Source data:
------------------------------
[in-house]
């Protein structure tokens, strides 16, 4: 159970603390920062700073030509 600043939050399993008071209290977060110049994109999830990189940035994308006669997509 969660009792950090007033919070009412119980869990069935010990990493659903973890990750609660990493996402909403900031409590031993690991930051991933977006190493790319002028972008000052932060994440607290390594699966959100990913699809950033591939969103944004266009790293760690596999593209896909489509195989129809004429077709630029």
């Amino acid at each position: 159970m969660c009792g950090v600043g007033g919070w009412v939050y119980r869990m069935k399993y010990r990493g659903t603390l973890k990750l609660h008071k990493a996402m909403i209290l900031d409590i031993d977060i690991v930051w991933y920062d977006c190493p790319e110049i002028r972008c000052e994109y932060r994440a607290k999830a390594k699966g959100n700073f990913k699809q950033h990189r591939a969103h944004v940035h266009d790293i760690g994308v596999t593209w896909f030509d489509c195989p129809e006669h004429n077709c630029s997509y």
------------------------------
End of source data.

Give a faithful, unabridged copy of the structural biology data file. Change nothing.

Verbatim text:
[in-house]
């Protein structure tokens, strides 16, 4: 159970603390920062700073030509 600043939050399993008071209290977060110049994109999830990189940035994308006669997509 969660009792950090007033919070009412119980869990069935010990990493659903973890990750609660990493996402909403900031409590031993690991930051991933977006190493790319002028972008000052932060994440607290390594699966959100990913699809950033591939969103944004266009790293760690596999593209896909489509195989129809004429077709630029």
């Amino acid at each position: 159970m969660c009792g950090v600043g007033g919070w009412v939050y119980r869990m069935k399993y010990r990493g659903t603390l973890k990750l609660h008071k990493a996402m909403i209290l900031d409590i031993d977060i690991v930051w991933y920062d977006c190493p790319e110049i002028r972008c000052e994109y932060r994440a607290k999830a390594k699966g959100n700073f990913k699809q950033h990189r591939a969103h944004v940035h266009d790293i760690g994308v596999t593209w896909f030509d489509c195989p129809e006669h004429n077709c630029s997509y």